American Furniture Made in America: Why Should You Buy It?

Posted 4 years ago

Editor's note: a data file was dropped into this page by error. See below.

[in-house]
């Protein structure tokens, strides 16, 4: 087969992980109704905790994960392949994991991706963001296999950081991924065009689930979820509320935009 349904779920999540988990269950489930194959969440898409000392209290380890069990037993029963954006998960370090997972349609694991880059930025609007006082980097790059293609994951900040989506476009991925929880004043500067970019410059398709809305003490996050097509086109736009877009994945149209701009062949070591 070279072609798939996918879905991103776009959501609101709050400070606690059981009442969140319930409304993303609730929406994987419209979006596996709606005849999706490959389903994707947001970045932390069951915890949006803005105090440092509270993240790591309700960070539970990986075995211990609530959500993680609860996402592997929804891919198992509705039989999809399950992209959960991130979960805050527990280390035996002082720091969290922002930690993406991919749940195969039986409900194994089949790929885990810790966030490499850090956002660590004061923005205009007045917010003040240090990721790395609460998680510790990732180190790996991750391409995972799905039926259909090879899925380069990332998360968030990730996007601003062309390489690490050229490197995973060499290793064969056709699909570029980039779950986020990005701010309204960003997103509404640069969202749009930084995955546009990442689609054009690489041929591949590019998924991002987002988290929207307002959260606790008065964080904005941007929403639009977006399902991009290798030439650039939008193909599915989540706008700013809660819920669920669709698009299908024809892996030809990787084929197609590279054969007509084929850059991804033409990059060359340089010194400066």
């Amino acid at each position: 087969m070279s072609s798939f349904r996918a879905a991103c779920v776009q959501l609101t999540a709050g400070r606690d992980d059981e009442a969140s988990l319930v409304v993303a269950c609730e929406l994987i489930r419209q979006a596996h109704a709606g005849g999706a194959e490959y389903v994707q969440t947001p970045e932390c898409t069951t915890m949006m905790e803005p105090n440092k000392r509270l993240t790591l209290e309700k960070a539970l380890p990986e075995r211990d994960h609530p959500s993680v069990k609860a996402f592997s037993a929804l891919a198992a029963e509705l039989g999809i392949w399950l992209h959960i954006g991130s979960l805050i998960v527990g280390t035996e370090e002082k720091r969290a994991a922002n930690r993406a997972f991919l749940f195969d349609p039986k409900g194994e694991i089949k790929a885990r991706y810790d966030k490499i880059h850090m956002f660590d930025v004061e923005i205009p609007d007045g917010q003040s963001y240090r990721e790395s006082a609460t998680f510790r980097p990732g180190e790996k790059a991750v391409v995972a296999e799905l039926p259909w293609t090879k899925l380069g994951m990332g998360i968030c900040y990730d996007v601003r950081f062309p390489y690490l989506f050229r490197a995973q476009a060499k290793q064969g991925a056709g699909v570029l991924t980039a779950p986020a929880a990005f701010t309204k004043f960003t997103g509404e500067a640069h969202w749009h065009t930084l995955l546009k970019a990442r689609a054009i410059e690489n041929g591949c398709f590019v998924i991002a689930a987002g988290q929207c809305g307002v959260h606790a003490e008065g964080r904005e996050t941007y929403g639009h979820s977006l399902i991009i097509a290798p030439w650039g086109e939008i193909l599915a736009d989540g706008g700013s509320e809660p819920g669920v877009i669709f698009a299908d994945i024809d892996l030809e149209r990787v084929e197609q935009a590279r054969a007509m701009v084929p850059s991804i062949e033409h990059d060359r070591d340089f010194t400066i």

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There has been a great deal of Made in America or Made in the USA advertising lately, and American furniture is no exception. There are three questions to ask here, and we shall deal with each of these in turn without trying to be overly nationalistic. The questions are: 1. Is American furniture better than any other you can buy? 2. How do you know it is genuinely made in America? 3. Why buy it - what do you get by purchasing any product labeled 'Made in USA?' 1. Is American Furniture the Best? The answer is yes and no! There is no reason why furniture made in America should be generally better in quality or design than furniture made in the UK, Sweden, France or any other country noted for its furniture. To be honest, the majority of carpentry techniques and jointing methods were first used in Europe, and British furniture is the equal of any in the world. Thomas Chippendale, Thomas Sheraton and George Heppelwhite are just three English cabinet makers whose names are synonymous with classic antique furniture. They all belong to the Georgian period, and while Southwood Furniture manufactures beautiful reproductions of these, they would never claim that theirs is better than the originals. The same is true of their Louis French reproductions. The same countries manufacture excellent hand-crafted furniture today that is the technical equal of anything Stickley or Southwood furniture can produce. But is it better? Or is American Furniture better? We would all like to say that all American goods are the best in world, but we know that's not true. However, where furniture is concerned, it is at least the equal of anything European master-craftsmen can produce, and in some cases even better - and yes, in some cases it is the best in the world! Here is why: American craftsmen and women (there are many women involved in cabinetmaking today) have become masters at using wood indigenous to this country. American cherry, American walnut (different to African walnut), maple, hickory, beech and oak are common to the USA, and American woodworkers and cabinet-makers can bring out the best from their grains and medullary rays, either in the form of solid wood or thinly cut veneers. It was Gustav Stickley that made quarter sawn oak famous in American cabinetry, and Leonard Stickley was the first to use four quarter sawn boards glued around a center-post to display the beauty of the medullary rays on all four sides. So American craftsmen were pioneers in certain uses of wood in furniture manufacture - not just American furniture manufacture! So, no, American furniture is not always the best, but it is usually the best - particularly in the use of oak, cherry and maple - and never buy a rocker that has not been made in America! Hand-made American furniture is of very high quality, and equal to any other hand crafted furniture in the world - in fact, it is the best in many cases. 2. How Do You Know it is Made in America? The answer - you don't! Not unless you know the supplier. Stickley furniture, Southwood furniture and hand-made furniture from American Craftsman, various Amish communities and others are certainly 100% make in the USA, but there are even more that are not. Many firms have their furniture made in the Far East these days due to the cheaper labor costs, and many are assembled in America using foreign parts. You have to ask the question - "is this made wholly in the USA from American-manufactured components?" You can ask that of the above firms and a few more, but the majority of 'American furniture' is not American at all, and some is even made using foreign wood such as African walnut and Scandinavian pine. How about the Made in America or Made in the USA label? It sure helps, but there is no prequalification and very little supervision of the use of these labels. You must still ask if the labels mean what they say, because anybody can use them until they are found out - and that's not always likely. Nevertheless, if you purchase your furniture from well-respected American furniture retailers, you should be OK. Those that cheat tend to be smaller firms that import foreign furniture and might stick on home-made labels. Most established furniture firms in the USA will be honest with their labeling. 3. Why Buy It? Apart from the fact that you know you are purchasing items made in your own country, products with the Made in America label tend to be of good quality. Few reputable firms would offer poor quality furniture and put the label on. The main reason for that is that such firms tend to market high quality products, often hand-made by local craftspersons. It would not be worth taking the chance of having the labeling of junk furniture investigated. Apart from the authenticity angle, by purchasing genuine American furniture you are helping to contribute to the wealth of your own country. That is very important, particularly with recent history in mind. In fact, the USA has not yet recovered from recent recessions, and every cent that leaves these shores hurts your country. These are three major reasons for buying American furniture made in America - as long as you know it is made here. The chances of your items being falsely labeled are significantly lower if you buy your furniture from reputable American companies with a long history of furniture manufacture, such as Stickley, Sherrill, Southwood and Simply Amish. These manufacturers are marketed by several furniture retailers throughout the USA. Learn more about American furniture on the Patterson website where you will find a selection of furniture that has been genuinely made in America. Patterson offers Stickley furniture, and collections of Southwood reproduction furniture.

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